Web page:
KITCHENER -- A Waterloo company who uses technology to make blood says the donation system is unsustainable during a time when it’s needed more than ever.

Membio CEO Shane Kilpatrick spoke with CTV Kitchener’s Alexandra Pinto to talk about how in demand blood donations are during the COVID-19 pandemic and how their operations might be able to help.

Please note: Membio says it is currently in the development phase and does not have any blood products approved by regulatory bodies or currently available for sale.

Alexandra Pinto: Where did you get the idea to make blood?

Shane Kilpatrick: We had developed a technology that allowed us to efficiently produce cells, and when we were looking to apply that technology, blood became the obvious choice. I’m personally motivated by solving really big problems through business. When you look at what blood is used for, whether that’s cancer, trauma, or major surgeries, and that in the best of times the blood supply is 12 days, but regularly dropping below two days in times of low donor turnout, it really became a natural problem for this technology to be used for.

AP: So in layman’s terms, how do you actually make blood?

SK: We make blood using a combination of our DualFusion manufacturing technology along with specialized cell lines. Through genetic engineering, we can actually control when these cells divide, grow, and switch over to becoming red blood cells. We grow them to a high density in our bioreactors and then trigger the switch. This causes the cells to then transform into red blood cells and eject their nucleus with all the genetic materials we produce.

AP: Is this just like regular blood that’s inside you or myself?

SK: In terms of function, yes. We manufacture blood with two key differences than the blood that’s sourced from the donation system. The first one being that all the blood is the same type. What we are producing is actually better than the universal donor ‘O-negative’. What this means is it’s more compatible with a larger number of patients, including those who require recurring transfusions.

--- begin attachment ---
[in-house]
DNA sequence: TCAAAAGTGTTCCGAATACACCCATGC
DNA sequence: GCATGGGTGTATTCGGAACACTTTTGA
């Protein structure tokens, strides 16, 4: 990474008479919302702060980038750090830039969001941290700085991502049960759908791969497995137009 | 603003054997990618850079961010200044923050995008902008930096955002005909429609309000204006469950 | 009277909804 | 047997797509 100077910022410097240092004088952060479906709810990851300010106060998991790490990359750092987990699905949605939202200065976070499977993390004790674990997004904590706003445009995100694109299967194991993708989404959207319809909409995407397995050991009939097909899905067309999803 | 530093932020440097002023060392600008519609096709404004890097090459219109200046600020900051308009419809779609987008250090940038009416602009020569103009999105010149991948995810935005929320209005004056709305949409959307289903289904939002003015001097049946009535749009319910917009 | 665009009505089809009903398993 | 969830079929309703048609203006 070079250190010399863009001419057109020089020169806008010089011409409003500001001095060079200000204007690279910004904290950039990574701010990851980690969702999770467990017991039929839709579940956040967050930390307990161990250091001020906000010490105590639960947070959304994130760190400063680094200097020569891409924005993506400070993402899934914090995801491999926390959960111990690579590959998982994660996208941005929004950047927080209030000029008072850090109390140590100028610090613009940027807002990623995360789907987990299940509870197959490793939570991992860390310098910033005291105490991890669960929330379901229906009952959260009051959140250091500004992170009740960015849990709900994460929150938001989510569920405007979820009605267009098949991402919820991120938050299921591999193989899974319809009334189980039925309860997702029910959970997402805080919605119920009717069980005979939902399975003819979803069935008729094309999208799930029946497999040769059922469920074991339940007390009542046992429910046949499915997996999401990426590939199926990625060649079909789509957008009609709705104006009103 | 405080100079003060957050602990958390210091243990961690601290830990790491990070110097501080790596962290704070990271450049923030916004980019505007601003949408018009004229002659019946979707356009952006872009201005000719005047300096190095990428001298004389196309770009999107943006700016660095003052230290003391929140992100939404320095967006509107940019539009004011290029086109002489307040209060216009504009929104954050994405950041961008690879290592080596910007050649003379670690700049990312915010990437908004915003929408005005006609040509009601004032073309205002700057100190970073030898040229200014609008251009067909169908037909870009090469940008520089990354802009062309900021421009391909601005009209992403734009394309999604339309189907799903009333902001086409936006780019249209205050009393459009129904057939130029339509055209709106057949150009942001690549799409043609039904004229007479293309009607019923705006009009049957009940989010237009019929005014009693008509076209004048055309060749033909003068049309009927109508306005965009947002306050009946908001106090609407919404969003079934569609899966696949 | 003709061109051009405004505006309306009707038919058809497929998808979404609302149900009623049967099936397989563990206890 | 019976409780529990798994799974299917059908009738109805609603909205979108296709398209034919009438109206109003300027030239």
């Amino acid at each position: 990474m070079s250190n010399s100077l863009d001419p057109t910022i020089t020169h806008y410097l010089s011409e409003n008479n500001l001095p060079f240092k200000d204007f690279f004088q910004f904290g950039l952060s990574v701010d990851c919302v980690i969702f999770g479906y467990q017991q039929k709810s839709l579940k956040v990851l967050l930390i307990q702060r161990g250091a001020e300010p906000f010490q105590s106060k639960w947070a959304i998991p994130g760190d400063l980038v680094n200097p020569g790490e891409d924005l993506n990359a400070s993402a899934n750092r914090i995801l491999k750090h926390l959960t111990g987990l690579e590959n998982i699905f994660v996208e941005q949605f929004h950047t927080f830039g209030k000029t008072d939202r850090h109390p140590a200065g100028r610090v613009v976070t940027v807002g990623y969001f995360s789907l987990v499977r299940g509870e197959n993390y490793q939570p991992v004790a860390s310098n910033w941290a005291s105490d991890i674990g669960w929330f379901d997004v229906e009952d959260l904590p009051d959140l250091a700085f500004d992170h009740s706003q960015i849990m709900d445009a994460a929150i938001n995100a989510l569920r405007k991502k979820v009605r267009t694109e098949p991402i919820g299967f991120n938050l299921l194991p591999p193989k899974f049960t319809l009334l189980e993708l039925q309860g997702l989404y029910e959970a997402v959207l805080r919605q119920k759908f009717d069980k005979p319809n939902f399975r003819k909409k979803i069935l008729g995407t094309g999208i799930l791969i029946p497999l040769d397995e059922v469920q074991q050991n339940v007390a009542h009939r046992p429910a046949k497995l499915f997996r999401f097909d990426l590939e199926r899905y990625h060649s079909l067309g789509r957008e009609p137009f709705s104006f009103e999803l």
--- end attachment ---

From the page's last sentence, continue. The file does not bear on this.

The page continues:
The second advantage is red blood cells have a life span of 120 days. When you receive a transfusion you have no idea how close those cells are to their expiration date. Our neo blood cells are all newly formed, meaning they last longer in patients, reducing how frequently some require transfusions.

AP: Taking a look at your business model, Canada Blood Services does not pay for the blood that is donated. Presumably, hospitals would have to pay for your blood. How does your company compete with, essentially, a free product being supplied by another organization?

SK: This is a common misconception about the blood supply system. You’re absolutely right that donor blood is provided free from the donor, however, what this blood represents is just an input into a fairly complex process that incurs costs at different points. After that blood comes in, there are costs associated with doing the collection, processing that blood, doing all the testing, and then distributing it where it’s needed most.

In contrast by manufacturing blood, not only can we provide an uninterrupted supply, we eliminate costs with donor recruitment, collection, testing, and whole blood processing. This allows us to provide a cost-competitive alternative to donated blood.